Perhaps they longed for a hero more than they longed for a king.
We in America consider ourselves fortunate not to live under the rule of an earthly king. Perhaps we have forgotten, if we ever knew, that the role of a king—a king’s primary function—is to establish and maintain order throughout the kingdom. In Jesus’ day a king was first and foremost a divinely appointed warrior. A king ensures the safety of his people. Almost of equal importance, a king ensures justice. The long-awaited Messiah was a king with a cosmic dimension to his job description. The Messiah not only would ensure justice, he would drive evil out of the land. There would be no more tribulation: no more economic downturns, no more cancer, no more depression. Yes, surely the Messiah would be a hero as much as a king.
So here is Jesus—perceived as neither king nor hero—nailed to a cross, with the mocking inscription “This is the King of the Jews” above his head. And to make matters worse, there are soldiers taunting Jesus while he is on the cross, “If you are the King of the Jews, save yourself!” Remember Jesus being tempted in the desert? Well now he is being tempted one last time on the cross. “Save yourself, come down, show that you know how to be our king!” they seemed to cry. The people of Jesus’ day longed for a hero-king, one who would save them from their oppressors.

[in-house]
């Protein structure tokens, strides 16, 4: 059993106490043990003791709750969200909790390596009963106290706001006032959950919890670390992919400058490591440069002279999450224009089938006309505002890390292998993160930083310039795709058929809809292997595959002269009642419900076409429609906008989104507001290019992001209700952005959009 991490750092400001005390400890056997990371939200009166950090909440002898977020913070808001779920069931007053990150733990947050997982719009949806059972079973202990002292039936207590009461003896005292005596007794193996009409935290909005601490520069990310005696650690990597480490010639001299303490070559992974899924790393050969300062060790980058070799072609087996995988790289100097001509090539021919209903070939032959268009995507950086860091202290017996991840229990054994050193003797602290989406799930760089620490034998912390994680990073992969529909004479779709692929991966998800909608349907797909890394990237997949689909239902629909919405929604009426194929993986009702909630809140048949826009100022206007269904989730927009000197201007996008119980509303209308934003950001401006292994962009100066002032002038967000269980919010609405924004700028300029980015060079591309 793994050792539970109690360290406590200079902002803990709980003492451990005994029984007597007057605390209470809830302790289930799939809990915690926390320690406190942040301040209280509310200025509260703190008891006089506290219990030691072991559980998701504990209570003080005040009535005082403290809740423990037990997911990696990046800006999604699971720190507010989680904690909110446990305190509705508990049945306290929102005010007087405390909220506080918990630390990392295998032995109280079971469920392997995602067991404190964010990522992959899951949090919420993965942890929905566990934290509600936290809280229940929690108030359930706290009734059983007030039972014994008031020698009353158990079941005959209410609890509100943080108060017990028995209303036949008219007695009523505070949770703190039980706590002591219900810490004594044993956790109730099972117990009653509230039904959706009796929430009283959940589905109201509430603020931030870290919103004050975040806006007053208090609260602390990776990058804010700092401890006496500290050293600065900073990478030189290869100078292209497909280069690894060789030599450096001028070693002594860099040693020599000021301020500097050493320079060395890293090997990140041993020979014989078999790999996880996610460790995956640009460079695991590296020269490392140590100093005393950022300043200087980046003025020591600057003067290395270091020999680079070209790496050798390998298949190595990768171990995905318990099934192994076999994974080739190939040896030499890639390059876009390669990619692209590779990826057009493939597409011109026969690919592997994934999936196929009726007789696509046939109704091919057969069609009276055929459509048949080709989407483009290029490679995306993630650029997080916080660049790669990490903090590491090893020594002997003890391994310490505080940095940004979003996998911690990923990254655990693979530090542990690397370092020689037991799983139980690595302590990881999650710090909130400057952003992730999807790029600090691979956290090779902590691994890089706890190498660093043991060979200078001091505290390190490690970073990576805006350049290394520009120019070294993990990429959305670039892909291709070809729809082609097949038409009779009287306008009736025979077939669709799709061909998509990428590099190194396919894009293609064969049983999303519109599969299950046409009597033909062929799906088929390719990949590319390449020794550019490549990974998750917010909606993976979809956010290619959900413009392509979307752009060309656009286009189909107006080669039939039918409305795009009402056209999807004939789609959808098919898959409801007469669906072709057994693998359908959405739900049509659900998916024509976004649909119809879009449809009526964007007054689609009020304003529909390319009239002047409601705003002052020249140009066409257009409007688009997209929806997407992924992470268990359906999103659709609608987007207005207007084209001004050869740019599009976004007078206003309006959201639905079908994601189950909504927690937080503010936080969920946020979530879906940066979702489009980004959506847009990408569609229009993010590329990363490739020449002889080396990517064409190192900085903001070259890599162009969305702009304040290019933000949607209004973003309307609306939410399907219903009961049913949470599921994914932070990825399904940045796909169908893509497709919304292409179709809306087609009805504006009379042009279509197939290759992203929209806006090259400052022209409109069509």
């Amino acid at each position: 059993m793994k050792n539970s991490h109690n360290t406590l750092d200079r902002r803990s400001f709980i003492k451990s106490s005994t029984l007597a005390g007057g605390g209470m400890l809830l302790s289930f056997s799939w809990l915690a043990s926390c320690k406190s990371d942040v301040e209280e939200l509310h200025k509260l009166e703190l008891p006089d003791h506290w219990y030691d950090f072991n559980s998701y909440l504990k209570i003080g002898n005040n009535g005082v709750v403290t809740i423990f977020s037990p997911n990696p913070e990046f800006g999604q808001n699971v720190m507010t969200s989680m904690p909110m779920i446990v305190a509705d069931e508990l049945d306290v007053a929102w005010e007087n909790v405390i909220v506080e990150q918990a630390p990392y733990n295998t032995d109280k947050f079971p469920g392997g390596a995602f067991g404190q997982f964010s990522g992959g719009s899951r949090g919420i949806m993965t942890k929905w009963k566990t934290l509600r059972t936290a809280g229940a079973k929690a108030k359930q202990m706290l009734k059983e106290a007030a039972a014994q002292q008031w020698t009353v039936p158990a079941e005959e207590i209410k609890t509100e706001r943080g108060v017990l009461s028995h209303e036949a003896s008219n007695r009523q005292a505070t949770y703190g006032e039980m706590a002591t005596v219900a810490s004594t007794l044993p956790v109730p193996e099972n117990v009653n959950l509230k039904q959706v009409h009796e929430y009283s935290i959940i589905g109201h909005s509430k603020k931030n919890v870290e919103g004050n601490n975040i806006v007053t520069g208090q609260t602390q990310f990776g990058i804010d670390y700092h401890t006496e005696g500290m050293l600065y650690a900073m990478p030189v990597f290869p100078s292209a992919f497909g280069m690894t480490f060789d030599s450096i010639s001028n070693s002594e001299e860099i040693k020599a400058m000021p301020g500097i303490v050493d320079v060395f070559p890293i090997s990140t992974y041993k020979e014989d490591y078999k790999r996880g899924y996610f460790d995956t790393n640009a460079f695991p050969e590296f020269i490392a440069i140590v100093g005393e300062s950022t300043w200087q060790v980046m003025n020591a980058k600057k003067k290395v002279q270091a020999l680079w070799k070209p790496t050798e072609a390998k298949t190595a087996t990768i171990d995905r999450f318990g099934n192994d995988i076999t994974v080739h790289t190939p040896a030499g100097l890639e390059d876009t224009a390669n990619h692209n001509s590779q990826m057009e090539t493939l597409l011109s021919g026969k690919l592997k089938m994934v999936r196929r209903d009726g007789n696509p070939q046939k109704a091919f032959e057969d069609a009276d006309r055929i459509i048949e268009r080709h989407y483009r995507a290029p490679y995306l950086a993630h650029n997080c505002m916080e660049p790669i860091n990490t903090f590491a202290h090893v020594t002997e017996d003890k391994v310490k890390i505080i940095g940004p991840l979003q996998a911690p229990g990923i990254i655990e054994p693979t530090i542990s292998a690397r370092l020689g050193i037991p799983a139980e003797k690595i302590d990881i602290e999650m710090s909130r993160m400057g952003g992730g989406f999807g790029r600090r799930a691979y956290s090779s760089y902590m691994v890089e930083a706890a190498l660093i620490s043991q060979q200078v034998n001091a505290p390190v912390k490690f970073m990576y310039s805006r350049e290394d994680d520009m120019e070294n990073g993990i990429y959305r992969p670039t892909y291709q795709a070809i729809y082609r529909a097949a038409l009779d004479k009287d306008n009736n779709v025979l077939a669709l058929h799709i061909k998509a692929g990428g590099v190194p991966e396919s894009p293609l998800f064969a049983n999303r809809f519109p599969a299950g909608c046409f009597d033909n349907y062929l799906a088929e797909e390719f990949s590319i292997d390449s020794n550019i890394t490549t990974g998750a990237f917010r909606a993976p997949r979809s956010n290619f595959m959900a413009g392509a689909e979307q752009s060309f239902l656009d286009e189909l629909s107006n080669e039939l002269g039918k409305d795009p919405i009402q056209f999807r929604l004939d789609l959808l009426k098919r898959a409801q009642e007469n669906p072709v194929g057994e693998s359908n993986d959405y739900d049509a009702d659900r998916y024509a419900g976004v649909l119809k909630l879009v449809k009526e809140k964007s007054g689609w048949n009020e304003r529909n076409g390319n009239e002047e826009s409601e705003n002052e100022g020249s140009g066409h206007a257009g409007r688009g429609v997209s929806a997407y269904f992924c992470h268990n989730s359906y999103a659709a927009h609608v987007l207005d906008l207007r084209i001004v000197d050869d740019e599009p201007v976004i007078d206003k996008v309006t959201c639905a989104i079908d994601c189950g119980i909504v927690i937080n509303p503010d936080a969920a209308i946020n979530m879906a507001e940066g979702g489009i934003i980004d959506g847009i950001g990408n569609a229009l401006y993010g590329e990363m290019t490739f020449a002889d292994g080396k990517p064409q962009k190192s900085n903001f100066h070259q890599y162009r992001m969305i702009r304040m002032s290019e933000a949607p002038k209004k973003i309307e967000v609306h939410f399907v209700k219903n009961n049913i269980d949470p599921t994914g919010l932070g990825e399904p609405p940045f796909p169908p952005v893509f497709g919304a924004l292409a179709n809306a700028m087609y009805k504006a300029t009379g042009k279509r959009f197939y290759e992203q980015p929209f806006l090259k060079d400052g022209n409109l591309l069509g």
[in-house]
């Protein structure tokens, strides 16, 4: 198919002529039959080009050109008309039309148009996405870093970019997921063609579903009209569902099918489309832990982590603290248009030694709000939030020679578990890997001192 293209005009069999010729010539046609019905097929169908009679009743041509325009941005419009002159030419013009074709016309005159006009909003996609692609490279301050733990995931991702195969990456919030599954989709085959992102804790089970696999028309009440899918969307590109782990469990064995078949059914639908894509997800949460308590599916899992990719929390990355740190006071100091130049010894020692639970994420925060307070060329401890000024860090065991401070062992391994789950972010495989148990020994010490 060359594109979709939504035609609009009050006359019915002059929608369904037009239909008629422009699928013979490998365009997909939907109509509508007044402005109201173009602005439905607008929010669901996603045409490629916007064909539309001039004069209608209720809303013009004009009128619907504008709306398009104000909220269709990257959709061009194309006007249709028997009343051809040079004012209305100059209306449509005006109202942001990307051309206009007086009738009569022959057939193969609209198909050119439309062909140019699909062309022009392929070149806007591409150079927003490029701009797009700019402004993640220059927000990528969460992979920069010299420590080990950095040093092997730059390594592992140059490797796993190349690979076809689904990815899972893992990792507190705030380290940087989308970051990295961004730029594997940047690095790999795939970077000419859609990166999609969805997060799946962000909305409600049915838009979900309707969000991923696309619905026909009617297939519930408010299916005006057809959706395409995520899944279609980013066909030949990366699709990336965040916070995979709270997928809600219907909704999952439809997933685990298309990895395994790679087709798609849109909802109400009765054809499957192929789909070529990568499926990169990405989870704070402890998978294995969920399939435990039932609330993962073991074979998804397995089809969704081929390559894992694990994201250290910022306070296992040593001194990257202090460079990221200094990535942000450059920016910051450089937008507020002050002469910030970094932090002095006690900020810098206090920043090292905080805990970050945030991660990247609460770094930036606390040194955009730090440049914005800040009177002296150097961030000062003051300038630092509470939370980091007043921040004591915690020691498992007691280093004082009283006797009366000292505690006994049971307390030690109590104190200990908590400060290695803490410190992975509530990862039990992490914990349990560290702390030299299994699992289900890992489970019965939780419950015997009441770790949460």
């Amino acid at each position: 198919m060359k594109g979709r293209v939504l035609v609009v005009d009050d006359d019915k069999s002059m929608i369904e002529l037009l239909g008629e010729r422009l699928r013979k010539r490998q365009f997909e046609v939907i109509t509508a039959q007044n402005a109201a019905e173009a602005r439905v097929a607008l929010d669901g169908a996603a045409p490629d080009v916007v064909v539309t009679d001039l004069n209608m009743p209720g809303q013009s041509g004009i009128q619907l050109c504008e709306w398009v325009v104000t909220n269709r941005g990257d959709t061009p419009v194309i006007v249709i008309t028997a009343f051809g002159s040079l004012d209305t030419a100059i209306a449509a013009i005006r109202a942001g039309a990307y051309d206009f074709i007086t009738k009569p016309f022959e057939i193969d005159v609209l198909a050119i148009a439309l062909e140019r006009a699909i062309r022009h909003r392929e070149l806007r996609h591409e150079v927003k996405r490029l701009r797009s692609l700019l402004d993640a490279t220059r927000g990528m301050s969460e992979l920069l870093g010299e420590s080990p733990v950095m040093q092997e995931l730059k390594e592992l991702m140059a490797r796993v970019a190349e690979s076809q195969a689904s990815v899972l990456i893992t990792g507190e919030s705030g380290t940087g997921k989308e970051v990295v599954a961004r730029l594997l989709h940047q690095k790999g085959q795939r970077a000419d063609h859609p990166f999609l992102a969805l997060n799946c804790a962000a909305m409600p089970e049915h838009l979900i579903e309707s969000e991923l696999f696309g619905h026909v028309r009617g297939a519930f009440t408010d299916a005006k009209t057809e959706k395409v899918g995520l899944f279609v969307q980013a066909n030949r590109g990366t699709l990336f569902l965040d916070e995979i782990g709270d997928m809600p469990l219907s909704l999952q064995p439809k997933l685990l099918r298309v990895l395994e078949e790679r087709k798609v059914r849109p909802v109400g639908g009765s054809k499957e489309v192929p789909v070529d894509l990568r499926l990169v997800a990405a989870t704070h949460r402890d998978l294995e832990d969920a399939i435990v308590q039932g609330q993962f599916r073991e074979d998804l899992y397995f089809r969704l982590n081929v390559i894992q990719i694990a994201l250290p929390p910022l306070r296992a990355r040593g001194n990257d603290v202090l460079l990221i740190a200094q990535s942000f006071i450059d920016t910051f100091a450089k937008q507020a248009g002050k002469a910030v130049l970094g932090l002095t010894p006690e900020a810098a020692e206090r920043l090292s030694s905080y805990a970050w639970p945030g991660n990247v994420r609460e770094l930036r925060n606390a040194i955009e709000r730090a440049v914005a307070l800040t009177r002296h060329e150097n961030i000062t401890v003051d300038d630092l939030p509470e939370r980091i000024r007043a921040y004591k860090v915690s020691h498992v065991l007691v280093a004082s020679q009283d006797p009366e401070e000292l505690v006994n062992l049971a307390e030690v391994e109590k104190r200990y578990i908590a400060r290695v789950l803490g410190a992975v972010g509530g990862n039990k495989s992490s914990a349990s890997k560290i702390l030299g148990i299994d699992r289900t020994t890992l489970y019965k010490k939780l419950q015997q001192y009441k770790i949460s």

But we don’t long for a such king today, do we?
Returning to my effort to understand this day, I was surprised to discover that Christ the King is not an ancient tradition in the church. In fact, it was instituted by Pope Pius XI in 1925, a mere two generations ago. Perhaps that is your generation; perhaps your parents’ generation, or your grandparents’. 1925 also was the year that the American Association for Advancement of Atheism formed in New York City. 1925 was the year in which Mussolini dissolved the parliament and became dictator of Italy. 1925 was the year in which Hitler resurrected the Nazi political party in Germany.
The Pope made clear that he was instituting Christ the King Sunday because there were “manifold evils in the world, and the majority of men had thrust Jesus Christ and his holy law out of their lives.” He added, “as long as individuals and states refused to submit to the rule of our Savior, there would be no really hopeful prospect of lasting peace among nations. [We] must look for the peace of Christ in the Kingdom of Christ…” The people of Pope Pius XI’s day longed for a hero-king, one who would save them from their oppressors, from Mussolini and Hitler.
But we don’t long for such a king TODAY, do we?
Just a few years after the church began celebrating Christ the King Sunday, two Jewish teenagers met in Cleveland, Ohio. They were